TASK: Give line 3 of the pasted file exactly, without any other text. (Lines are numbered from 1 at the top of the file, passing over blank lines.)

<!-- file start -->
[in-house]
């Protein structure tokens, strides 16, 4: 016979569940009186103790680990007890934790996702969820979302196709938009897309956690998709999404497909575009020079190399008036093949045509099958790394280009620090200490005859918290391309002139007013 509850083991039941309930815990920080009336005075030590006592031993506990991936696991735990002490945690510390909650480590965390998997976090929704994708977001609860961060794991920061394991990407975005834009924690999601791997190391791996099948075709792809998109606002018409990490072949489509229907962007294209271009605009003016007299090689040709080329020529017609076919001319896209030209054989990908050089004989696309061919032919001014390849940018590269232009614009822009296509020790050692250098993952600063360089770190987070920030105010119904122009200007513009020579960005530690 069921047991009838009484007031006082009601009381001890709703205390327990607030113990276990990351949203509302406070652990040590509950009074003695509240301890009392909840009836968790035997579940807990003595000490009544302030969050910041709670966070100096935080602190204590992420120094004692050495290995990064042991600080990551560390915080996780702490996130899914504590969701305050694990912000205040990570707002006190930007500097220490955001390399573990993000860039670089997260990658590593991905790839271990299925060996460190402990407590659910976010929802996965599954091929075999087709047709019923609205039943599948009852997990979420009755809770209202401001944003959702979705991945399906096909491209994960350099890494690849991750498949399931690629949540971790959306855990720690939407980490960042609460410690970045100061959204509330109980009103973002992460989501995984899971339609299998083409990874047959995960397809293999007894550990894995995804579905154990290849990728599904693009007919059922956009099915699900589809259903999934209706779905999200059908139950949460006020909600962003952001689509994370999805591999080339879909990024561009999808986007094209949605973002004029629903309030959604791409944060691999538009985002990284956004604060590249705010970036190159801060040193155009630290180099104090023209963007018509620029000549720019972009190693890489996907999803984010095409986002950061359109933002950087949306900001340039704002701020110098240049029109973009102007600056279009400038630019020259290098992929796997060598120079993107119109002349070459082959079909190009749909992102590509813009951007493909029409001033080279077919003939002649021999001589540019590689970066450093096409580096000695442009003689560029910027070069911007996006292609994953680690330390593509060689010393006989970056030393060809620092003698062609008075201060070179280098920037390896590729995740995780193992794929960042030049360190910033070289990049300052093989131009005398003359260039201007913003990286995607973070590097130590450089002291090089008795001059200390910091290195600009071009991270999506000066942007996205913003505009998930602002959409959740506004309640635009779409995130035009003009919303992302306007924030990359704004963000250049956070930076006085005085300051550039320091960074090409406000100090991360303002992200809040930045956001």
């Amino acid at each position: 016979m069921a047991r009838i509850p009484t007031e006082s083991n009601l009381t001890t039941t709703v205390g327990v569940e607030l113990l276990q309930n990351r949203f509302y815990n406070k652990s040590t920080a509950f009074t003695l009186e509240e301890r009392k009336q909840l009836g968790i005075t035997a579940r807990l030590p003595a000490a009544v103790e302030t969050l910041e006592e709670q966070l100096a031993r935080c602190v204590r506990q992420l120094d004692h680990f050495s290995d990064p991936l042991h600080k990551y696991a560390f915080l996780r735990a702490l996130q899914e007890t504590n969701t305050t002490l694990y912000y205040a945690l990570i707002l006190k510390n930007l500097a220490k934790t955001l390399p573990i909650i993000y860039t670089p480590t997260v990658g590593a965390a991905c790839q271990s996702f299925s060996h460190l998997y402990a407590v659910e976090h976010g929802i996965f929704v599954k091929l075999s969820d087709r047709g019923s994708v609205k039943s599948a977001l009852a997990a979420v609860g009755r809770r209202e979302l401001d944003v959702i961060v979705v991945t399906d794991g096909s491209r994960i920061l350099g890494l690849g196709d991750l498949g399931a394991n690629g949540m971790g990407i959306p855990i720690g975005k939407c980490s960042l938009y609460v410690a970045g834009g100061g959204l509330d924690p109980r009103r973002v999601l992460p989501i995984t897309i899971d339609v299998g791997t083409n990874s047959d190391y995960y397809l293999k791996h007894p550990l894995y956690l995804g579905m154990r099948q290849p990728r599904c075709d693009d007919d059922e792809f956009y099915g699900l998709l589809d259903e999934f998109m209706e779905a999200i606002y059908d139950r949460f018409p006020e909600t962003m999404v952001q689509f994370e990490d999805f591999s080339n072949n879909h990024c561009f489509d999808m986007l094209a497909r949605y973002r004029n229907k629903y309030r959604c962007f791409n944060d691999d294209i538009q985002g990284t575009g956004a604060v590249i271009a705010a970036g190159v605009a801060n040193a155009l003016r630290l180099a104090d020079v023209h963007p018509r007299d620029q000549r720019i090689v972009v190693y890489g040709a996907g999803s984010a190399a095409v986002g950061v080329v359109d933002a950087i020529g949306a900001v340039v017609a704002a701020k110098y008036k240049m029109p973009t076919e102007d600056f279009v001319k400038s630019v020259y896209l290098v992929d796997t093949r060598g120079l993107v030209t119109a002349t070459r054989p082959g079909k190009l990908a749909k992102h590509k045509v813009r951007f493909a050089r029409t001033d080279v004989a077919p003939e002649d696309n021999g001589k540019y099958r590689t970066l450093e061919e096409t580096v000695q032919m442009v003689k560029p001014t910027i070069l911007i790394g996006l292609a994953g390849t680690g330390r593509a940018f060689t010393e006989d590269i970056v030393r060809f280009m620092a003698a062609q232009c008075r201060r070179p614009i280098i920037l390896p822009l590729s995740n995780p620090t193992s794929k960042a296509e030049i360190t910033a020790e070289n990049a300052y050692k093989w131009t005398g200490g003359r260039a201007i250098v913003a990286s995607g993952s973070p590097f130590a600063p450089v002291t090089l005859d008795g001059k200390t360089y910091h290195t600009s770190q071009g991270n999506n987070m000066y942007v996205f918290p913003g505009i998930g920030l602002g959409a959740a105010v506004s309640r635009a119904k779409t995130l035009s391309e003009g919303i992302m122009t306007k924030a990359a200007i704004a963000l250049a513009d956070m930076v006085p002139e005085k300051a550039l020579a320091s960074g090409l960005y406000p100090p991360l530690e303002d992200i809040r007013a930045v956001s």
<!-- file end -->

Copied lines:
């Amino acid at each position: 016979m069921a047991r009838i509850p009484t007031e006082s083991n009601l009381t001890t039941t709703v205390g327990v569940e607030l113990l276990q309930n990351r949203f509302y815990n406070k652990s040590t920080a509950f009074t003695l009186e509240e301890r009392k009336q909840l009836g968790i005075t035997a579940r807990l030590p003595a000490a009544v103790e302030t969050l910041e006592e709670q966070l100096a031993r935080c602190v204590r506990q992420l120094d004692h680990f050495s290995d990064p991936l042991h600080k990551y696991a560390f915080l996780r735990a702490l996130q899914e007890t504590n969701t305050t002490l694990y912000y205040a945690l990570i707002l006190k510390n930007l500097a220490k934790t955001l390399p573990i909650i993000y860039t670089p480590t997260v990658g590593a965390a991905c790839q271990s996702f299925s060996h460190l998997y402990a407590v659910e976090h976010g929802i996965f929704v599954k091929l075999s969820d087709r047709g019923s994708v609205k039943s599948a977001l009852a997990a979420v609860g009755r809770r209202e979302l401001d944003v959702i961060v979705v991945t399906d794991g096909s491209r994960i920061l350099g890494l690849g196709d991750l498949g399931a394991n690629g949540m971790g990407i959306p855990i720690g975005k939407c980490s960042l938009y609460v410690a970045g834009g100061g959204l509330d924690p109980r009103r973002v999601l992460p989501i995984t897309i899971d339609v299998g791997t083409n990874s047959d190391y995960y397809l293999k791996h007894p550990l894995y956690l995804g579905m154990r099948q290849p990728r599904c075709d693009d007919d059922e792809f956009y099915g699900l998709l589809d259903e999934f998109m209706e779905a999200i606002y059908d139950r949460f018409p006020e909600t962003m999404v952001q689509f994370e990490d999805f591999s080339n072949n879909h990024c561009f489509d999808m986007l094209a497909r949605y973002r004029n229907k629903y309030r959604c962007f791409n944060d691999d294209i538009q985002g990284t575009g956004a604060v590249i271009a705010a970036g190159v605009a801060n040193a155009l003016r630290l180099a104090d020079v023209h963007p018509r007299d620029q000549r720019i090689v972009v190693y890489g040709a996907g999803s984010a190399a095409v986002g950061v080329v359109d933002a950087i020529g949306a900001v340039v017609a704002a701020k110098y008036k240049m029109p973009t076919e102007d600056f279009v001319k400038s630019v020259y896209l290098v992929d796997t093949r060598g120079l993107v030209t119109a002349t070459r054989p082959g079909k190009l990908a749909k992102h590509k045509v813009r951007f493909a050089r029409t001033d080279v004989a077919p003939e002649d696309n021999g001589k540019y099958r590689t970066l450093e061919e096409t580096v000695q032919m442009v003689k560029p001014t910027i070069l911007i790394g996006l292609a994953g390849t680690g330390r593509a940018f060689t010393e006989d590269i970056v030393r060809f280009m620092a003698a062609q232009c008075r201060r070179p614009i280098i920037l390896p822009l590729s995740n995780p620090t193992s794929k960042a296509e030049i360190t910033a020790e070289n990049a300052y050692k093989w131009t005398g200490g003359r260039a201007i250098v913003a990286s995607g993952s973070p590097f130590a600063p450089v002291t090089l005859d008795g001059k200390t360089y910091h290195t600009s770190q071009g991270n999506n987070m000066y942007v996205f918290p913003g505009i998930g920030l602002g959409a959740a105010v506004s309640r635009a119904k779409t995130l035009s391309e003009g919303i992302m122009t306007k924030a990359a200007i704004a963000l250049a513009d956070m930076v006085p002139e005085k300051a550039l020579a320091s960074g090409l960005y406000p100090p991360l530690e303002d992200i809040r007013a930045v956001s």